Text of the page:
Lady Margaret Stewart of Ardvorlich on Loch Earn, was with child when she was approached by a party of MacGregor’s seeking shelter. Being cautious she served them cold meats and left the room. Having just killed her brother, John Drummond, the MacGregor’s positioned his severed head on the silver meat platter and rammed the cold offerings into his mouth.
On discovering this terrible sight, Lady Stewart ran to the hills where they say she gave birth to James Stewart.
ROB ROY MCGREGOR
Branded an outlaw, worshipped as a hero. Clans and tourists still travel miles to his graveside at Balquhidder churchyard. Rob Roy's wife, Mary Helen Macgregor, was born at Leny Farm Strathyre.
The 1995 movie dedicated to Rob Roy was filmed locally and at Glencoe and Rannoch Moor. Actor Liam Neeson played Rob Roy Macgregor.
Rob Roy's direct descendants still live in the Strathyre community and his name lives on locally with the popular Rob Roy Way, which is a 128km walk linking Drymen (on the West Highland Way) with Pitlochry in Perthshire. An alternative, wilder route variant via Amulree increases the total distance to 155km.
The route joins paths and tracks through some fine Highland scenery, taking advantage of some attractive villages and small towns for refreshment and accommodation. The route begins through the forests of the Trossachs before a long stretch of cycleway leads through fine glens to Killin. From here the route climbs high into the hills before descending to follow the quiet and attractive road along the southern shores of Loch Tay. The main route then takes in a fine terrace with magnificent views before descending to Aberfeldy, before the final stretch along the river and over the moors to Pitlochry.
Arriving from Ireland in the 8th century this Saint is said to have cured the mentally ill from his holy pool at a church that he built in Strathfillan.
His healing stones are kept in the old meal water mill at Killin which serves as the local tourist and folklore centre today.
St. Fillan was credited with powers such as the healing of the sick and also possessed a luminous glow from his left arm which he used to study and write Sacred Scriptures in the dark.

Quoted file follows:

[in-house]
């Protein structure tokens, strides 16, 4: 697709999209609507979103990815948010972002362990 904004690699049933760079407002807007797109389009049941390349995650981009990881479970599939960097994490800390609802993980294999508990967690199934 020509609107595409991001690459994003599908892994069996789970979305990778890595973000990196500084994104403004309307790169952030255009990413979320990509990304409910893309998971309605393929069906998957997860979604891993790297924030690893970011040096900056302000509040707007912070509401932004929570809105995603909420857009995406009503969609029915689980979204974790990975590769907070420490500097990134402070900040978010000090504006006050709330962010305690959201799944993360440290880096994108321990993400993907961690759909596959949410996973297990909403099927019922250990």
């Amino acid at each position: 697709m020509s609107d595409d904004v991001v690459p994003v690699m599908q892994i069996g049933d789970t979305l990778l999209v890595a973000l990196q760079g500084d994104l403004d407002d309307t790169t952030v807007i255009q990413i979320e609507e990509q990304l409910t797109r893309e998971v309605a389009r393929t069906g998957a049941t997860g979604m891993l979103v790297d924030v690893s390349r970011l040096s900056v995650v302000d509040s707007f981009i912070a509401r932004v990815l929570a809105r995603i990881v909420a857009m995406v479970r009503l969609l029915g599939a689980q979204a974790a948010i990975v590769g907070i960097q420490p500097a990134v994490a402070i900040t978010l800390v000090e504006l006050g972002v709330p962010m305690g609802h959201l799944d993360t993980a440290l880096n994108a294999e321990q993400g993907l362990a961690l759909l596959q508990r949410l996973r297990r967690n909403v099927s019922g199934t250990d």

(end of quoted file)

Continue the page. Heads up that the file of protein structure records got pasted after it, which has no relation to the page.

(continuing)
St. Fillan is the patron saint of the mentally ill. As late as the 19th century, such people were dunked in St. Fillan's Pool, bound and left overnight tied to the font, or possibly to a pew, in the ruined chapel. If the bonds were loosened by morning, it was taken as a sign that a cure had taken place.
A story is told that while St. Fillan was ploughing the fields near Killin, a wolf took the life of the ox and thus Fillan could not continue.
A geis was put on the ox, which meant the wolf had to take the place of the ox and do its work. The story may be considered more of a parable than historical truth, but the connection with the origins of Fillan's name remains obvious.
St Fillan's cave can be found in Pitenweem Fife
Did you hear that Loch Earn is inhabited by a legendary Water Horse – Each Uisge.
They say that it was chased across the hills from Loch Tay by the giant Fingal. Not a mere kelpie; this supernatural horse is said to be the most dangerous water creature in Britain. Each Uisge is a shape-shifter often manifesting as a fine horse, pony or handsome man. Never let the horse entice you to ride on its back though. As soon as Each Uisge glimpses or smells the loch with a mounted rider, its neck becomes adhesive and its victim will be held fast while it rides to the deepest part of the loch. The rider will be drowned and everything devoured save the liver, which will float to the loch’s surface. If you do meet a handsome bloke in this area, don’t panic, just check to see if he has water weeds in his hair!